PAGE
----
To many, a mother symbolizes guardianship, strength, and boundless love. In Marblehead, an organized cluster of approximately 130 mothers work to bring smiles and support to their town.
The Marblehead Moms Co-op began more than three decades ago as a network of local moms who support each other, children, and families throughout Marblehead.
Co-op members oversee a number of thoughtful community projects each year, such as their “meal trains” that bring meals to new Marblehead mothers, or their Thanksgiving placemat donations, in which they organize local children to decorate placemats for senior citizens, donating the event’s proceeds to Meals on Wheels.
Marblehead Moms’ largest annual event, however, remains their Pop-Up Shop fundraiser at the Boston Yacht Club.
Each year, the fundraiser hosts more than 20 small brand vendors for a two-day festival to raise money for the Friends of Marblehead Public Schools — a non-profit that delivers grants for additional educational resources in the school district.
Last year’s Pop-Up Shop —the first since the pandemic — raised $15,000 for Friends of Marblehead Public Schools, which five-year Marblehead Mom member Bianca Olson said was the largest amount of money the co-op ever raised from a single event.
“It was really fulfilling and definitely a highlight for me personally, to put that event on. Especially after the pandemic, to see people come back out in person at an event that had been put on hold for a long time,” Olson said. “It brought this sense of community that I think people missed so much during the pandemic.”
For Olson, the co-op is not just about supporting the community, but bringing people together. She joined around six months after the birth of her first and only child, her son Van. Marblehead Moms, she said, gave her a sense of community, and her son the opportunity to make friends.
“It’s been really nice for me, particularly as a mother of an only child, to be in that community and to have opportunities for him to get to know other kids that really just make connections with moms that I wouldn’t know otherwise,” Olson said.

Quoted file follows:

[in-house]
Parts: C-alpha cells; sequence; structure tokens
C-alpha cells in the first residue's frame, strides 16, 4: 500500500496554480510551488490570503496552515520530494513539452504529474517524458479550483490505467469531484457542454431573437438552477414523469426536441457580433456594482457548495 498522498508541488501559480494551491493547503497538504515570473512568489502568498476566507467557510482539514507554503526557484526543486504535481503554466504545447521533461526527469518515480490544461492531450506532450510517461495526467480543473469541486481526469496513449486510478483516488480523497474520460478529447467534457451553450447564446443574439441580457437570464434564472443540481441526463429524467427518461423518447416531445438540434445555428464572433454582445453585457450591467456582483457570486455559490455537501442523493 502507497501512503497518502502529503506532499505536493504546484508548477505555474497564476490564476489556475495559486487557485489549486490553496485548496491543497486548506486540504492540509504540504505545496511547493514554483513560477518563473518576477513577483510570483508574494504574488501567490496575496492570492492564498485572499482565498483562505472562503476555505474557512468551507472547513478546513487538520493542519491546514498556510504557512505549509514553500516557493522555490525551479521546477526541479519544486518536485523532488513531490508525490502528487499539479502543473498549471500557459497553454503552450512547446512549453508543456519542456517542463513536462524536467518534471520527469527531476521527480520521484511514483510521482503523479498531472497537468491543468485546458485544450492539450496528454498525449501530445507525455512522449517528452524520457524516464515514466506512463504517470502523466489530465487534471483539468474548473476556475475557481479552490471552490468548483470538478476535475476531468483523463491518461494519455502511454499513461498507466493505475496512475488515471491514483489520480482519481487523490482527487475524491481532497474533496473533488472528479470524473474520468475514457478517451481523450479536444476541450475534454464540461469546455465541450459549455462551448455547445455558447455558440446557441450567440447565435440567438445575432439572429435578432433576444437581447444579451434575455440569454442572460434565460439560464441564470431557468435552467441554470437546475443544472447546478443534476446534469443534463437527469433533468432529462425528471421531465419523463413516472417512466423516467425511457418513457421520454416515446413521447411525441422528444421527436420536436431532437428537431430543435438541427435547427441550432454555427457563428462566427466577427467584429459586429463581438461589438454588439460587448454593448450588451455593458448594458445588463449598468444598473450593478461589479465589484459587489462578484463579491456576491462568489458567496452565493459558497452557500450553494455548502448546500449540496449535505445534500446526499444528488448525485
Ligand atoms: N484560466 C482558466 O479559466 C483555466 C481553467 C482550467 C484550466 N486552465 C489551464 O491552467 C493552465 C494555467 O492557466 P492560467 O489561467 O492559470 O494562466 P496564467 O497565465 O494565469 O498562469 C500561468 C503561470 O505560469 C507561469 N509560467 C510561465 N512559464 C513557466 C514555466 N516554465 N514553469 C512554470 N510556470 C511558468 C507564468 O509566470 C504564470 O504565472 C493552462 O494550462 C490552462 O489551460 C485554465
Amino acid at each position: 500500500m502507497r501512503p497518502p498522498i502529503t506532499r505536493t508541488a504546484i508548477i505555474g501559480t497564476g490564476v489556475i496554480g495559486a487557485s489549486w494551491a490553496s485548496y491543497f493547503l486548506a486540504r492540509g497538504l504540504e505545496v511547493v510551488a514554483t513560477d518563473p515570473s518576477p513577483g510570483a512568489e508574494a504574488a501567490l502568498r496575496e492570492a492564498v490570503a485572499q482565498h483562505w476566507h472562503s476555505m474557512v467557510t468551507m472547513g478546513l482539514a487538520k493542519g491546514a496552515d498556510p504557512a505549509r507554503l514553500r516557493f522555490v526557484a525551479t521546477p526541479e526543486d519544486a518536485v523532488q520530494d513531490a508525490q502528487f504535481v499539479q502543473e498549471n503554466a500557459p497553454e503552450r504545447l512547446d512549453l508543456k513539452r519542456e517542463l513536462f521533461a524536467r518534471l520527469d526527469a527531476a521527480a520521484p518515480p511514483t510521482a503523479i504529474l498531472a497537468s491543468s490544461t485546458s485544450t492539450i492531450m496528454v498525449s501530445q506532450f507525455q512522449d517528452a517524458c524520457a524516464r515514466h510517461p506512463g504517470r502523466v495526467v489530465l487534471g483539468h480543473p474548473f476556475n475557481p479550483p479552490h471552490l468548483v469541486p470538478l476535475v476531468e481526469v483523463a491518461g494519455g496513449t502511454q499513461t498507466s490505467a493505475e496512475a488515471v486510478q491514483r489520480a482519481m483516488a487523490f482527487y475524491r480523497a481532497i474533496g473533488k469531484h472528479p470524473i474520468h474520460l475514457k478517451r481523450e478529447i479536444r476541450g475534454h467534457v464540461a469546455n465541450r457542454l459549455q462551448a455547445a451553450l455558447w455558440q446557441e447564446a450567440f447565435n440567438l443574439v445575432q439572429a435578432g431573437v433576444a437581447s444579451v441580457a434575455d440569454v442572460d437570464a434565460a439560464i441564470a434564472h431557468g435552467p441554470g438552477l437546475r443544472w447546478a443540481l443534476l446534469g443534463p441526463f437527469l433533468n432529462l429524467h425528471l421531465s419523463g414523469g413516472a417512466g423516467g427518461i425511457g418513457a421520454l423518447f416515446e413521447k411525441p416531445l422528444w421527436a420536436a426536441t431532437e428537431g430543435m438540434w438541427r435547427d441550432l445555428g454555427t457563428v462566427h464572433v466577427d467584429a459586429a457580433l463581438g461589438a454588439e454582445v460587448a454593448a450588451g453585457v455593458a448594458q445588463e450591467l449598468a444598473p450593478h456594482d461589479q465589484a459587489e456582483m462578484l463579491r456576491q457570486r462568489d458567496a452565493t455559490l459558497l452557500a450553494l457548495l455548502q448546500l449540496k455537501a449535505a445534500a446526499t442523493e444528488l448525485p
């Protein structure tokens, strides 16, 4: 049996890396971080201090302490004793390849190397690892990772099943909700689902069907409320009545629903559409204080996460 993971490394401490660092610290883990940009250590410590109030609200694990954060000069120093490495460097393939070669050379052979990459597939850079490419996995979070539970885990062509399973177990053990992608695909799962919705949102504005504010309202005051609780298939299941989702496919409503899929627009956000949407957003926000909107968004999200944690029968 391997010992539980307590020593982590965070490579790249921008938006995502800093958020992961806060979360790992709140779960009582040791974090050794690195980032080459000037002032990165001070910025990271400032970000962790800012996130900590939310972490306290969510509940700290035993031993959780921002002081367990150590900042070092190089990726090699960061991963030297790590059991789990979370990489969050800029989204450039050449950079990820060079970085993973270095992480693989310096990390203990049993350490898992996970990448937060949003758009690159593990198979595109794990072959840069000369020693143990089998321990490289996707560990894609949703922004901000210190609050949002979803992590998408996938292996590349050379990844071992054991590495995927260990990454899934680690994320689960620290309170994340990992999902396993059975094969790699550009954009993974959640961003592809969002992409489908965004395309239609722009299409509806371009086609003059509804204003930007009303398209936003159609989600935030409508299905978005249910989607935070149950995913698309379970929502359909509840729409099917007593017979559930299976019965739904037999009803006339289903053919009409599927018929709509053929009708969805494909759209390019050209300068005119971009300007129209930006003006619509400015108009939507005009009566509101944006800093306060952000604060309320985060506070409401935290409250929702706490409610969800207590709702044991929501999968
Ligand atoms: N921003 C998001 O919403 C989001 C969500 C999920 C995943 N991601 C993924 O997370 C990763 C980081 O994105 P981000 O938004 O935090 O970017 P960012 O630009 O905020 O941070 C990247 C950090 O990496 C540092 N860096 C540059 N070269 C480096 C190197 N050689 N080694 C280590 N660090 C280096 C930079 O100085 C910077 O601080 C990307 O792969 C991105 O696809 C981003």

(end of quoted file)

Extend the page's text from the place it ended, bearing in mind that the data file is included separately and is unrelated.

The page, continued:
When the entire country seemed to be hit with a sense of cabin fever during the COVID-19 lockdowns, the Marblehead Moms produced a number of creative ways to virtually bring families together. These included virtual dance parties for the children and “ghosting” activities, where the moms would deliver holiday-themed gifts and notes to Marblehead doorsteps.
Olson said that being a new mother can be a challenging and sometimes isolating experience. One of the Marblehead Mom’s more subtle community impacts, she said, is its ability to engage with new mothers.
After meal train events, Olson said that she has had new mothers tell her that the experience of having someone they didn’t know stop by, introduce herself, and bring them a hot meal brought a sense of comfort at a difficult time.
“When you’ve never [had a child] before, there’s a lot to learn and sometimes you do feel very alone,” Olson said. “Having a group that makes you feel less alone, that provides connections with other either new mothers or mothers who have been there before, it’s an amazing thing.”
Currently, Marblehead Moms is planning this year’s Pop-Up Shop, which will take place March 31 and April 1 at the Boston Yacht Club.
While the group and the size of its events have grown significantly since Olson joined the then 80-person Marblehead Moms five years ago, she said the co-op is always looking for new mothers to join.
“I think it just really shows the strength of the Marblehead community that something like this exists, and has, and that we’ve kept it going for this many years,” Olson said. “It’s kind of one of those things, to have it be passed down from generation to generation. It’s a unique thing, it’s not like anything that I’ve heard of in other towns.”